Active RNA polymerase I is fixed within the nucleus of HeLa cells.
Dickinson P., Cook PR., Jackson DA.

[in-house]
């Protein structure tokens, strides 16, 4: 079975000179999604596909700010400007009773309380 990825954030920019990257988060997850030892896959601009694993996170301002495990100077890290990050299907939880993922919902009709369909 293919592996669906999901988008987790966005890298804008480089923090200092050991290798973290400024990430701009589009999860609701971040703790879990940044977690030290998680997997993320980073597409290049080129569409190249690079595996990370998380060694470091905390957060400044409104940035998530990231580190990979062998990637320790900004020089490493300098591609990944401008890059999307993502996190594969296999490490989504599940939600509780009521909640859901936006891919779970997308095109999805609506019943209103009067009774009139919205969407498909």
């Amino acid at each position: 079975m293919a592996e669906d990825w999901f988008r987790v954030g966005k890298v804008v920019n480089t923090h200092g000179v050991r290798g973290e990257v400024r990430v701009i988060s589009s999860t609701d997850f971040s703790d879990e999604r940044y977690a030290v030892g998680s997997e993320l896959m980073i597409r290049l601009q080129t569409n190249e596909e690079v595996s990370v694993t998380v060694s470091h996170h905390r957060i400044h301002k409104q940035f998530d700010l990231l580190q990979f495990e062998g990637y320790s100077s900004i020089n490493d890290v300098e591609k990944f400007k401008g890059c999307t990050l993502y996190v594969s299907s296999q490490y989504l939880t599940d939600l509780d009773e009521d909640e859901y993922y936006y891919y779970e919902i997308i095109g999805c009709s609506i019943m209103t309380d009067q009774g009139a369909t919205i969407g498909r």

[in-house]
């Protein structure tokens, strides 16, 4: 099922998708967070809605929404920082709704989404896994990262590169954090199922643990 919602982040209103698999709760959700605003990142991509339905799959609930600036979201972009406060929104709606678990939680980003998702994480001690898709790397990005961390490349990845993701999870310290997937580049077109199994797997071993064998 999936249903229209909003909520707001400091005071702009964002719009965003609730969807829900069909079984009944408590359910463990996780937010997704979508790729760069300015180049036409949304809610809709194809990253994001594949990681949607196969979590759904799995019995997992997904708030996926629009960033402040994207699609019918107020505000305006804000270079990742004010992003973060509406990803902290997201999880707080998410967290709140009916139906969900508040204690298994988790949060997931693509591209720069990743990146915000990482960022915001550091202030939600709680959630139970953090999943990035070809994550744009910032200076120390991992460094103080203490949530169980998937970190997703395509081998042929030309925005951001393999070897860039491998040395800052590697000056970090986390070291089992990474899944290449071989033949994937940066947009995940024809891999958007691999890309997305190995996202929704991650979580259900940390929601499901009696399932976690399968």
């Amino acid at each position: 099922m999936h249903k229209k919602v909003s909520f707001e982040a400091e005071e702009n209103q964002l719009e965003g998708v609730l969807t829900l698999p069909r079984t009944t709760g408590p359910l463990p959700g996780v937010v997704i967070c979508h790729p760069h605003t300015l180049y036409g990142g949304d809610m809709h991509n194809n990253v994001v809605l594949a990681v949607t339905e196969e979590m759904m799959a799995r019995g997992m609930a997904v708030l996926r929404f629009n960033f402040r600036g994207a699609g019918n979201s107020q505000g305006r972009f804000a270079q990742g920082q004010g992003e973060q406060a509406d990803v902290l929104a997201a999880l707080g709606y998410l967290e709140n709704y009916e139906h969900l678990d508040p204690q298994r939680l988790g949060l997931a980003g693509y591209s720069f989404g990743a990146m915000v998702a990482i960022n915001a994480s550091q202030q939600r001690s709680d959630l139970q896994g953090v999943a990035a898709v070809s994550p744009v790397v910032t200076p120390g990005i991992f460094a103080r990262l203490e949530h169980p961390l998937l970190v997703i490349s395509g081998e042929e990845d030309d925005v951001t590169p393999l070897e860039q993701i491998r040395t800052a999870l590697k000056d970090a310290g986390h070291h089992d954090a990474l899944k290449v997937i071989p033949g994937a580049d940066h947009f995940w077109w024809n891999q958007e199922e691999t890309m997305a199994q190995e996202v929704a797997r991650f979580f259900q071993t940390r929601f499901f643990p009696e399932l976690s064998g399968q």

We have investigated whether active RNA polymerase I, the enzyme responsible for transcribing ribosomal RNA, is immobilized by attachment to a large subnuclear structure in HeLa cells. As unphysiological salt concentrations induce artifacts, we have used isotonic conditions throughout the preparative and analytic procedures. Cells are encapsulated in agarose microbeads and lysed in Triton and a 'physiological' buffer; then soluble proteins and RNA diffuse out through the agarose pores to leave encapsulated chromatin. This can be manipulated without aggregation but is accessible to molecular probes; it retains the replicational and transcriptional activities of the living cell. After treatment with a restriction endonuclease, most chromatin can be removed from beads by electrophoresis: then active ribosomal genes and polymerase I remain behind. Active ribosomal genes are very accessible to nuclease digestion whilst the rest are even more inaccessible than inactive globin genes. Our observations confirm the complex organization of rDNA within nucleoli and are compatible with transcription occurring at fixed sites. A model for transcription involving an attached polymerase is presented.